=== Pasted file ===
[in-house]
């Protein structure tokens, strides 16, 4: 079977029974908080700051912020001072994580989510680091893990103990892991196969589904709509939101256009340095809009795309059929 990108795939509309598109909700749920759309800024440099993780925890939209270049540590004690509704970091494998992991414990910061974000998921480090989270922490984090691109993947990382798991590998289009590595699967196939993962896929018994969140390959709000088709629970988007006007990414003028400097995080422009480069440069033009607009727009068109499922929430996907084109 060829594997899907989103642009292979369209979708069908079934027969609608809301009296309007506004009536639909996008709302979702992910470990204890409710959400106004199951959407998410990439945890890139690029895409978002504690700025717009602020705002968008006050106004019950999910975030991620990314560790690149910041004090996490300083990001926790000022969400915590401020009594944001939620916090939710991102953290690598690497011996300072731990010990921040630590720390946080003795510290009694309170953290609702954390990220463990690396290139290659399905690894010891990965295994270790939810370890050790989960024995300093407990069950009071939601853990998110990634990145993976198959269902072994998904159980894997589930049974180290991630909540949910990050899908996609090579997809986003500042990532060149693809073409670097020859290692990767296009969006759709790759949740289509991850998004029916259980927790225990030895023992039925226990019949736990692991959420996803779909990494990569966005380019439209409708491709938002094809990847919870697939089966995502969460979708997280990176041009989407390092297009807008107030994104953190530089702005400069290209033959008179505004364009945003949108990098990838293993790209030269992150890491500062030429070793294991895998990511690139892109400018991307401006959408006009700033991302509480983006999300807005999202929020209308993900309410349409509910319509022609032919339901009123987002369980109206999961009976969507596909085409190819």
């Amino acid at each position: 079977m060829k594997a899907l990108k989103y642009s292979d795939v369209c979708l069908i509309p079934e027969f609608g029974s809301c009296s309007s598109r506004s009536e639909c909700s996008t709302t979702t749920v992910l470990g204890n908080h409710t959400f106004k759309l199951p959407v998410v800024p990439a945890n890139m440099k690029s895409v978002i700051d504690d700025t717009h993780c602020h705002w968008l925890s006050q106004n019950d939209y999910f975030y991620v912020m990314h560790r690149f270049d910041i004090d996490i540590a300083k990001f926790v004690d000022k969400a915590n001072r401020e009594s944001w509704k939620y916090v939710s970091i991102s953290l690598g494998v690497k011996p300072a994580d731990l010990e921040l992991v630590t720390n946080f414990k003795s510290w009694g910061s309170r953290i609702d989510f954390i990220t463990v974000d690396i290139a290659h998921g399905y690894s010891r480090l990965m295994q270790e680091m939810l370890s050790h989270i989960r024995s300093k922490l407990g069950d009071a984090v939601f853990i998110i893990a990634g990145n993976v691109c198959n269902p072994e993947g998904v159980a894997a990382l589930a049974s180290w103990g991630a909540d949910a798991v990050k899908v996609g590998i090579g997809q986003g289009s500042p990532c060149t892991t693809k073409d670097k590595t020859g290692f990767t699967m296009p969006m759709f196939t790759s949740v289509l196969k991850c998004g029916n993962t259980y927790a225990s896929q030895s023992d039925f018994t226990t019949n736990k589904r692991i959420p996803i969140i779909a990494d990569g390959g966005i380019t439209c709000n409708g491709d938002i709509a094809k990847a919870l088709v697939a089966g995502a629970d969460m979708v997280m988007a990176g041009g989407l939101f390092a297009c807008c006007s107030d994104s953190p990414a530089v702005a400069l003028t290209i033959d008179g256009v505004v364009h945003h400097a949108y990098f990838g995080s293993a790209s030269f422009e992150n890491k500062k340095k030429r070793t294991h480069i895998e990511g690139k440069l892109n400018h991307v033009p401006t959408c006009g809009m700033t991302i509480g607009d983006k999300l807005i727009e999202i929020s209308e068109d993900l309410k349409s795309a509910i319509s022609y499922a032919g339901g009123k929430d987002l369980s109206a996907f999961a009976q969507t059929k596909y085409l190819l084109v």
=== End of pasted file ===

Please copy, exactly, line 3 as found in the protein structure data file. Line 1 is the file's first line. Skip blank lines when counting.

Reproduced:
């Amino acid at each position: 079977m060829k594997a899907l990108k989103y642009s292979d795939v369209c979708l069908i509309p079934e027969f609608g029974s809301c009296s309007s598109r506004s009536e639909c909700s996008t709302t979702t749920v992910l470990g204890n908080h409710t959400f106004k759309l199951p959407v998410v800024p990439a945890n890139m440099k690029s895409v978002i700051d504690d700025t717009h993780c602020h705002w968008l925890s006050q106004n019950d939209y999910f975030y991620v912020m990314h560790r690149f270049d910041i004090d996490i540590a300083k990001f926790v004690d000022k969400a915590n001072r401020e009594s944001w509704k939620y916090v939710s970091i991102s953290l690598g494998v690497k011996p300072a994580d731990l010990e921040l992991v630590t720390n946080f414990k003795s510290w009694g910061s309170r953290i609702d989510f954390i990220t463990v974000d690396i290139a290659h998921g399905y690894s010891r480090l990965m295994q270790e680091m939810l370890s050790h989270i989960r024995s300093k922490l407990g069950d009071a984090v939601f853990i998110i893990a990634g990145n993976v691109c198959n269902p072994e993947g998904v159980a894997a990382l589930a049974s180290w103990g991630a909540d949910a798991v990050k899908v996609g590998i090579g997809q986003g289009s500042p990532c060149t892991t693809k073409d670097k590595t020859g290692f990767t699967m296009p969006m759709f196939t790759s949740v289509l196969k991850c998004g029916n993962t259980y927790a225990s896929q030895s023992d039925f018994t226990t019949n736990k589904r692991i959420p996803i969140i779909a990494d990569g390959g966005i380019t439209c709000n409708g491709d938002i709509a094809k990847a919870l088709v697939a089966g995502a629970d969460m979708v997280m988007a990176g041009g989407l939101f390092a297009c807008c006007s107030d994104s953190p990414a530089v702005a400069l003028t290209i033959d008179g256009v505004v364009h945003h400097a949108y990098f990838g995080s293993a790209s030269f422009e992150n890491k500062k340095k030429r070793t294991h480069i895998e990511g690139k440069l892109n400018h991307v033009p401006t959408c006009g809009m700033t991302i509480g607009d983006k999300l807005i727009e999202i929020s209308e068109d993900l309410k349409s795309a509910i319509s022609y499922a032919g339901g009123k929430d987002l369980s109206a996907f999961a009976q969507t059929k596909y085409l190819l084109v």